Right now, I have a Thanksgiving cactus blooming in the dining room. If you have a “Christmas” cactus, its blooming is not far behind. Thanksgiving cactus (Schlumbergera truncata) and Christmas cactus (Schlumbergera x buckleyi) are popular, fall- and winter-flowering houseplants. Thanksgiving, Christmas and Easter Cacti have been kept as holiday plants since the 1800’s. These plants produce a wide variety of flower colors — red, rose, purple, lavender, peach, orange, cream, and white — depending upon the species. Schlumbergera species grow as epiphytes among tree branches in shady rain forests in Brazil. The ancestors of today’s Christmas cactus were discovered in southeast Brazil in 1819. Their pendulous stems make them a great choice for hanging baskets.

The first “holiday” cactus that was discovered in Brazil, Schlumbergera truncata, flowers in October and November. It is now called the “Thanksgiving cactus.” Another, Schlumbergera russelliana, found in 1837, blooms between February and April and became the “Easter cactus.” A hybrid of these two became the first “Christmas Cactus”(Schlumbergera x buckleyi). Besides flowering at different times, the leaves of each of these species of plants are slightly different. Christmas cacti have flattened leaves with rounded teeth on the margins as opposed to the Thanksgiving cacti that have pointed teeth. Easter cacti have pointed teeth with fibrous hairs in the leaf joints.

The Schlumbergera species is not a true cactus. It is not quite as drought tolerant as the name infers. However, it is a succulent plant and can store a reasonable quantity of water in the leaves. They can and do thrive for many years. It is not unusual for 40 or 50-year old plants to outlive their owners. They are often passed down to the next family generation, i.e. grandmother’s plant or Aunt Mary’s Christmas Cactus. These long-lived plants will develop what appears to be bark and reach a size of several feet with hundreds of blossoms during the annual flowering period.

All these holiday “cacti” have similar cultural requirements. They will keep their blossoms longer in cooler temperatures. They also prefer humid conditions. In the winter, our home atmosphere is often dry. One way to raise the humidity — just for your cactus — is to place the pot with its drip pan on top of a small container filled with pebbles. Pour water over the pebbles, but do not allow the water to rise above the bottom of the top layer of pebbles. The water will evaporate, increasing the humidity around the cactus. Keep the plant in a well-lit location away from drafts from heat vents, fireplaces, or other sources of hot air. Drafts and temperature extremes can cause the flower buds to drop from the plant before they have a chance to open.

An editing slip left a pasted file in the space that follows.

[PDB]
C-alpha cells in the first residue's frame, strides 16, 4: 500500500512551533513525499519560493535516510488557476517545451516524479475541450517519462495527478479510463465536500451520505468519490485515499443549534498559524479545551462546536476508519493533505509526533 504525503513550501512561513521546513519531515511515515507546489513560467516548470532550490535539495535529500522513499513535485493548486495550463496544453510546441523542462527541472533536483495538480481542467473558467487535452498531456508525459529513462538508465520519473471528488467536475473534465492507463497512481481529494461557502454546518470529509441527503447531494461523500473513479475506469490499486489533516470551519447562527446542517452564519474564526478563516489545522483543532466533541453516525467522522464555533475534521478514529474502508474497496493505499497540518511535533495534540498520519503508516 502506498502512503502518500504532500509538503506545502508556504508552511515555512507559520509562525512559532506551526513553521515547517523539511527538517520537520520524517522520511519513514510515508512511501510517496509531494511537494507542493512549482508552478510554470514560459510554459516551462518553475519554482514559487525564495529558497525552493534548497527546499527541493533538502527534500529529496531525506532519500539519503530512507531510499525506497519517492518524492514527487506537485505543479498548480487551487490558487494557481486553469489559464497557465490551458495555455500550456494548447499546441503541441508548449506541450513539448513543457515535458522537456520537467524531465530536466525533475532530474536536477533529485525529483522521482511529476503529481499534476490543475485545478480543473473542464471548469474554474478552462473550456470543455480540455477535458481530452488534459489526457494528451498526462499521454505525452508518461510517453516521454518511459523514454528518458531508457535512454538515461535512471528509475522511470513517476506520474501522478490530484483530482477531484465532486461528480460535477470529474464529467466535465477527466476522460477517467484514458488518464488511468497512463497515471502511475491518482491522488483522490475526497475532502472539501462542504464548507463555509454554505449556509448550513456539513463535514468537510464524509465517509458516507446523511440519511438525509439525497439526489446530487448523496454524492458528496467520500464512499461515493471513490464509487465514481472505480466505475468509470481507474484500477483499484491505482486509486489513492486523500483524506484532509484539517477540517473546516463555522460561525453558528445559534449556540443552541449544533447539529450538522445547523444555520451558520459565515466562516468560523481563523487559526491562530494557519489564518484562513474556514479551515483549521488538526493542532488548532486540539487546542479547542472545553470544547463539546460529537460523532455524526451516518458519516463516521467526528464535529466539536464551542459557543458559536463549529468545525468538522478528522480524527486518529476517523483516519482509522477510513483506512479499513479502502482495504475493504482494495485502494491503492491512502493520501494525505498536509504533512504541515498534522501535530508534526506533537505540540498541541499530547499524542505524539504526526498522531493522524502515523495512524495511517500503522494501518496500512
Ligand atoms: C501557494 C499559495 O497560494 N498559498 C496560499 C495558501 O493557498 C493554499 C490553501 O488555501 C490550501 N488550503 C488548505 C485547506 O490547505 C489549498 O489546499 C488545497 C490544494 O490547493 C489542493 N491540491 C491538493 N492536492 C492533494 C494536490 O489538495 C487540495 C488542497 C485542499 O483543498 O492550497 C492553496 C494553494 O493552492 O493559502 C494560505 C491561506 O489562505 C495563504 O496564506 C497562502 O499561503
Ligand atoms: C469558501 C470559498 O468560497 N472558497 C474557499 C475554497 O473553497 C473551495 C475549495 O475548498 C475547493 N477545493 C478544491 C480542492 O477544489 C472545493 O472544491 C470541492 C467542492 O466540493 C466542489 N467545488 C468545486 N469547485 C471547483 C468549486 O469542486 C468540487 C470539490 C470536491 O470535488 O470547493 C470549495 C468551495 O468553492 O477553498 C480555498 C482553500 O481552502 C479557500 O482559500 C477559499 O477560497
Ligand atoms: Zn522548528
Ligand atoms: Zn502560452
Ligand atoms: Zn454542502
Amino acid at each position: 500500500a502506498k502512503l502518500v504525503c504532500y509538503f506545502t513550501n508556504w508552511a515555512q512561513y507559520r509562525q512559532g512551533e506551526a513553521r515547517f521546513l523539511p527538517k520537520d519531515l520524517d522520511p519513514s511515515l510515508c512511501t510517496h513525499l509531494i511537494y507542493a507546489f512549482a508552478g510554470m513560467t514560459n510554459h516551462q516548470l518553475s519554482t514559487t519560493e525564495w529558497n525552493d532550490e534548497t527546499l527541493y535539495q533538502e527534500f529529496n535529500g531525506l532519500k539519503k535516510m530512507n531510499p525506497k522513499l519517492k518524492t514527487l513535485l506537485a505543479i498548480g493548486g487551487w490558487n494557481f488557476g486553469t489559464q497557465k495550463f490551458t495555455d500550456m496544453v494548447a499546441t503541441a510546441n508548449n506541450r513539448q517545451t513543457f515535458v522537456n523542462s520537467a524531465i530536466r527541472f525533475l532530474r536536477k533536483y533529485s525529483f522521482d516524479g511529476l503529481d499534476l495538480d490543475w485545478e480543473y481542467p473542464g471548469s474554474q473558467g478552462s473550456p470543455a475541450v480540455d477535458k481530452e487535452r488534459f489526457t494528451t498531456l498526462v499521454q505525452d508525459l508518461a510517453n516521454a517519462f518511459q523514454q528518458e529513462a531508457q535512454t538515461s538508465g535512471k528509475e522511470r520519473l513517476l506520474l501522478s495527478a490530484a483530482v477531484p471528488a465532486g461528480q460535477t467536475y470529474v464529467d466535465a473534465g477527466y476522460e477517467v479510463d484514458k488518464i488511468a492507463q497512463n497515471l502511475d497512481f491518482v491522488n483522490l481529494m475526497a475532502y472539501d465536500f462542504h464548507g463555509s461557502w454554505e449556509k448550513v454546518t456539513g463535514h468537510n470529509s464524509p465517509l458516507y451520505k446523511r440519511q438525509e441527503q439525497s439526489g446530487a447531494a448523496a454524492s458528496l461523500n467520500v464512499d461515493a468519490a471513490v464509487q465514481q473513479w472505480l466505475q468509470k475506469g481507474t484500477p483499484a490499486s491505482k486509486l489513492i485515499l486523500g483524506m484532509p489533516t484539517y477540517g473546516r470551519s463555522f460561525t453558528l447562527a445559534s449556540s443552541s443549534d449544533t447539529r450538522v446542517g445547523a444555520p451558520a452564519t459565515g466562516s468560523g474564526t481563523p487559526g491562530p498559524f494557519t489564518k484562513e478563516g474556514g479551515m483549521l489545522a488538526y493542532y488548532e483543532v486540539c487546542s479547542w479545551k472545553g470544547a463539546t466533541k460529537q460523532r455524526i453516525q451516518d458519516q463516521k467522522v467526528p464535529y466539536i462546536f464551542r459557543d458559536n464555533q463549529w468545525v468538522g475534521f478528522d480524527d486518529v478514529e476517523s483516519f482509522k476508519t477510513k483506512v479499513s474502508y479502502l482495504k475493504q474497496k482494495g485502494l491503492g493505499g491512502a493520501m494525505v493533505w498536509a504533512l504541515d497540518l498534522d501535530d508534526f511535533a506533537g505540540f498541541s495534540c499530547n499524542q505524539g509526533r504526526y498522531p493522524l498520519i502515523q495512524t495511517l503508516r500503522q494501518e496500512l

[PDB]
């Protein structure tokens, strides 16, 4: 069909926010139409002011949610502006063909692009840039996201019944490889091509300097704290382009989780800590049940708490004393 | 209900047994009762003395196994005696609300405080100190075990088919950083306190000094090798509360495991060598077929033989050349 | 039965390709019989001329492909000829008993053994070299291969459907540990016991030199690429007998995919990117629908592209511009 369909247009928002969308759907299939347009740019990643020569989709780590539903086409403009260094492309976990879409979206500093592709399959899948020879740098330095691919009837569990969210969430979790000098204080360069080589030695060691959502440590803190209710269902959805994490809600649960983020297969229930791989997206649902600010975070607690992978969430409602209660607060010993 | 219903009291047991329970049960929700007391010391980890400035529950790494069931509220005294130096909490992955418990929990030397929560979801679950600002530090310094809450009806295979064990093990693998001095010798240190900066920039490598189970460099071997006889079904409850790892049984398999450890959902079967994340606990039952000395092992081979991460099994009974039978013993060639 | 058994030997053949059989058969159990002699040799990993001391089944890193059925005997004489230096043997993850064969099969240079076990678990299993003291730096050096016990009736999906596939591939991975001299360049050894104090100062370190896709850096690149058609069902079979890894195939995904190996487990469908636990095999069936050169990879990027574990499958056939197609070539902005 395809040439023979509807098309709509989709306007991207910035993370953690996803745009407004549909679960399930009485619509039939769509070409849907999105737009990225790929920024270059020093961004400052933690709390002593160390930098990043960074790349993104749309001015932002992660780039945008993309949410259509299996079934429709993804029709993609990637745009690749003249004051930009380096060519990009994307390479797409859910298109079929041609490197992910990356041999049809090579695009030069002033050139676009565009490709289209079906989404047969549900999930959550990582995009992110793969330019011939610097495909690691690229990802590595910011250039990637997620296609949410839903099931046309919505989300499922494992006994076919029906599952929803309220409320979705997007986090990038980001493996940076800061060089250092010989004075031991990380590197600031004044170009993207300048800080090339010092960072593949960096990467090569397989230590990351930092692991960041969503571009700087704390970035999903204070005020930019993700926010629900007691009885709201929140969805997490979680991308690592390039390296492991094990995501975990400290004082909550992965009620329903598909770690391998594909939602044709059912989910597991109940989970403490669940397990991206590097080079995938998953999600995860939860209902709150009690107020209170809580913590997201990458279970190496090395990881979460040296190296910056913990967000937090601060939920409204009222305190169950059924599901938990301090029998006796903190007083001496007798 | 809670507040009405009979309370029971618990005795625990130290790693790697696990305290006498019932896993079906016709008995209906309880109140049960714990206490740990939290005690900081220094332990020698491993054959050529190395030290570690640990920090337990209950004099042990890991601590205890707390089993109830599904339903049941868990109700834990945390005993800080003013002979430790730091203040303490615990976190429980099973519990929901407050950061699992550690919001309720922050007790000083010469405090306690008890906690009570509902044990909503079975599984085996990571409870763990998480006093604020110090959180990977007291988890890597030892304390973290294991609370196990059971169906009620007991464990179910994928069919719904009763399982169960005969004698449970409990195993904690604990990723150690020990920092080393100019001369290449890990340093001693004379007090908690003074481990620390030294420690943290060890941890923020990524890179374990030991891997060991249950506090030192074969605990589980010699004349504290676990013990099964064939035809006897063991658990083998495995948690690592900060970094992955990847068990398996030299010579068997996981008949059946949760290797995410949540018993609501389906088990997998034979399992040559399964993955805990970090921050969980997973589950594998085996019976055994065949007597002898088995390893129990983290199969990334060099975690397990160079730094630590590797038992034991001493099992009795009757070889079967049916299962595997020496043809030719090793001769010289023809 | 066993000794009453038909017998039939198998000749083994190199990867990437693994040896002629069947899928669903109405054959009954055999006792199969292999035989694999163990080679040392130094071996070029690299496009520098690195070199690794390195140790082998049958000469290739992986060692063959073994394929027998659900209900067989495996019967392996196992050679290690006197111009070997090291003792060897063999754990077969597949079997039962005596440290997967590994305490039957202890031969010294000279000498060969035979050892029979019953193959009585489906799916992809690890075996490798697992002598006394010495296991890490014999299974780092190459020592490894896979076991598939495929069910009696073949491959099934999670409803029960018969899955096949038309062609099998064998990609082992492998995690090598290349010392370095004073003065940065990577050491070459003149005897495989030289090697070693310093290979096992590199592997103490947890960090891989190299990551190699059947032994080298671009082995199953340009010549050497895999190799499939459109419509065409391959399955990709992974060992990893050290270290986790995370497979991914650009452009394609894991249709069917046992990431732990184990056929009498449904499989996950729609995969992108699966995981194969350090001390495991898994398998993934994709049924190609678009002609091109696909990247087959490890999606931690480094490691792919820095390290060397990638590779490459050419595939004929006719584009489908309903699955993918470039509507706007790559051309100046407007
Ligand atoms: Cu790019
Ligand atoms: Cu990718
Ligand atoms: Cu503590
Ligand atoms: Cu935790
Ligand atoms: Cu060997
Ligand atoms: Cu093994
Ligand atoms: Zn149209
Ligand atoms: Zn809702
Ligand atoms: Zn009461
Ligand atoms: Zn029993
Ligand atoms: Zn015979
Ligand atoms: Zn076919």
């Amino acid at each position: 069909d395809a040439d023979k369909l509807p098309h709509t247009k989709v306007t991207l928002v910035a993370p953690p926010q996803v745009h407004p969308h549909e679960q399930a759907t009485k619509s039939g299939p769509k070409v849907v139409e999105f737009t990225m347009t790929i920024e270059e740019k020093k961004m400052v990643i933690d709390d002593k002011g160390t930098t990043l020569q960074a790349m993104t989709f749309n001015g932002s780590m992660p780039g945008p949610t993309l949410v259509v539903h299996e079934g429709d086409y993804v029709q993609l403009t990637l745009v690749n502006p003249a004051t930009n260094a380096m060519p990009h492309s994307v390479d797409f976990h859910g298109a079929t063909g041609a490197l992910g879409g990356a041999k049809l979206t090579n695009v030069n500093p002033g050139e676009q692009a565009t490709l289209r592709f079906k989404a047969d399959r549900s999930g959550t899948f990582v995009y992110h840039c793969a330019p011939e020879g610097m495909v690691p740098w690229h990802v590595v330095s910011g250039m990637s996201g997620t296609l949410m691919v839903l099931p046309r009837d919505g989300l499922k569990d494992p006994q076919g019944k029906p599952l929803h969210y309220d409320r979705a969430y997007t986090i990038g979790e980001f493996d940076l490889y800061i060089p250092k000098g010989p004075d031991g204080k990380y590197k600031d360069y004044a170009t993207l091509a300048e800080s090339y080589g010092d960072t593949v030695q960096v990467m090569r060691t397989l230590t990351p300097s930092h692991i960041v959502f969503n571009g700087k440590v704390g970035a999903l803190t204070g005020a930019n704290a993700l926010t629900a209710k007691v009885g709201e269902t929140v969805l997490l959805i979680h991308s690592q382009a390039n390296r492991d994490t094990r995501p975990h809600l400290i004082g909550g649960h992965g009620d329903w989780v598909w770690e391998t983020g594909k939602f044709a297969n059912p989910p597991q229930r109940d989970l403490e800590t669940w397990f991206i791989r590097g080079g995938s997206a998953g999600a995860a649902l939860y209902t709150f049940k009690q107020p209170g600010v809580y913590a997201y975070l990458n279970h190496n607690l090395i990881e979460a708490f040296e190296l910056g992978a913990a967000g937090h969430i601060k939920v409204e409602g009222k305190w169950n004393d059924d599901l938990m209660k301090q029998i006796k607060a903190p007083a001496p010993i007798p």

Since Christmas cactus is a tropical type plant, it may, in fact drop flower buds if the soil gets too dry. The plants will wilt when under drought stress. Water thoroughly when the top inch or so of soil feels dry to the touch. The length of time between watering events will vary with the air temperature, amount of light, rate of growth and relative humidity. Dropping of unopened flower buds may be induced by an excessive number of buds or a sudden change in temperature, light, or other environmental factors.

Well-drained soil is a must for Christmas cactus. Use a commercially packaged potting mix for succulent/cacti plants or mix your own by combining two parts plain potting soil with one-part clean sand or vermiculite. Pruning your Christmas cactus after blooming will encourage the plant to branch out. Remove a few sections of each stem by pinching them off with your fingers or cutting with a sharp knife. These sections can be rooted in moist vermiculite to propagate new plants. The holiday cacti flower best when kept somewhat pot bound. Repotting is necessary only about once every three years and is best done in the spring. Inside the house, full sunlight is beneficial during fall and winter. Do not let temperatures rise above 90 °F once the flower buds are set in the fall. Continuous warm temperatures can cause flower buds to drop. Do not leave these cacti outside if temperatures will drop below 50 ºF.

Schlumbergera species are known as a thermo-photoperiodic plants. This means that formation of flower buds is dependent on a particular combination of day length and temperature. The same is true for Poinsettias. In the Northern Hemisphere these plants will begin the blooming process when the length of the day is approximately equal to the length of the night and when the temperature is in the range of 50 to 60 degrees F. Happy Gardening!

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K. Marc Teffeau is one of many UGA Master Gardener Extension Volunteers of Cherokee County. For more information or questions contact the Cherokee County Extension Office at 770-721-7803 or for upcoming seminars follow us on Facebook at www.facebook.com/cherokeemastergardeners or on our website at cherokeemastergardenersinc.wildapricot.org.

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